Adrienne is a certified dog trainer and former veterinarian assistant who partners with some of the best veterinarians worldwide.
What's Up With Dogs Barking When Left Alone?
There are many different types of dog vocalizations, but one of the most troublesome is barking that takes place when a dog is left alone. It's no coincidence that this behavior is often considered "nuisance barking," and it creates a disturbance in tight-knit neighborhoods which may sometimes lead to complaints and calls to the authorities (animal control).
The Types of Barking and Other Vocalizations
Why do dogs bark when left alone? There are different types of dog vocalizations that may take place when dogs are left alone.
There is the mournful howling associated with isolation distress, the distressed barking of dogs suffering from separation anxiety, the fear-based vocalization as a reaction to exposure to frightening sights, smells, and sounds, and the territorial barking which may take place when the dog perceives some sort of invasion to his territory.
Let's also not forget social-facilitated barking, which takes place when dogs hear other dogs vocalizing and therefore join the chorus.
Some breeds are also more predisposed to it than others. Dog breeds that were selectively bred as watchdogs and high working-drive dogs can be more likely to engage in barking that is excessive or more challenging to control.
Why Is Barking so Annoying?
Regardless of the underlying cause of the behavior, the issue remains that barking is perceived as very annoying to those living nearby.
According to a report published in the Journal of Veterinary Behavior titled "The Social Significance of Barking in New Zealand Dogs," the sounds of dogs barking and howling were perceived as much more annoying than the sounds produced by lawn mowers, skill saws, and crying babies.
Intolerance may stem from the social aspect of barking being perceived as a nuisance, but also as a tiring stimulus to attend to that causes disruptions.
In some cases, the barking is perceived negatively because the people hearing it perceive it as a dog's need for company and a sign of lack of well-being and neglect.
In any case, neighbors want the noise stopped, and dog owners may sometimes resort to some extreme measures such as shock collars, citronella bark collars, and even severance of the dog's vocal cords.
We Bred Dogs to Bark
Ironically, over the span of many centuries, dogs were selectively bred for their barking abilities. Dogs alerted humans to the presence of intruders; as hunting companions, dogs barked upon spotting prey (e.g., treeing coonhound). Barking also helped dogs move herds of stubborn animals.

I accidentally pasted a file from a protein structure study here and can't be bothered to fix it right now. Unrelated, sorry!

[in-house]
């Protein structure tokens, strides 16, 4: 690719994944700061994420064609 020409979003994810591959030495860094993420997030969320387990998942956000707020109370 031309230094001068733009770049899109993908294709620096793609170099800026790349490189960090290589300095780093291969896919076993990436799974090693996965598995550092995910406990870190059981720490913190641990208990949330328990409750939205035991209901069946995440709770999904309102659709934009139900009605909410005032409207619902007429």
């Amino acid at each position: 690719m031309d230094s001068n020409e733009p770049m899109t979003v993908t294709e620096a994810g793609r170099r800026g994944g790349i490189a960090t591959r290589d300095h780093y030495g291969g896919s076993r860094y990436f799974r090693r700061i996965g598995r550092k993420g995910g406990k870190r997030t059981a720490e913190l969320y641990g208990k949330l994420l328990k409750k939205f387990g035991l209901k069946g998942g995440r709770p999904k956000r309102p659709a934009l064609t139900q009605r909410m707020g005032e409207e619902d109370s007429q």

Nowadays, dogs are expected to suddenly become silent companions, and repeated barking is at risk for becoming a big problem.
The Problems With Bark Collars
The use of a bark collar may seem like a quick fix, but it may lead to more problems down the road. Bark collars mainly work by using an aversive consequence that is activated by the dog's barking. The aversive consequence may include electric shock, an unpleasant noise or smell (citronella), or a startling blast of air.
The purpose of these aversive consequences is to extinguish the behavior after a few trials. In an ideal situation, the dog should start associating the barking with the aversive consequence, which will lead to a reduction.
1. They Don't Address the Root Issue
However, these devices fail to go to the source of the problem, and they may lead to more problems down the road. Just because a dog is not barking doesn't mean the underlying emotions are addressed. A behavior vacuum is soon formed, and the dog's vocalization may be replaced by other activities often triggered by stress such chewing and digging, or even self-inflicted behaviors such as excessive licking, self-chewing and tail-chasing.
2. They May Be a Temporary Solution
On the other hand, for some dogs, these anti-barking devices may work, but only temporarily. Some dogs habituate to the consequence and soon are back to barking regardless.
3. They May Cause Negative Associations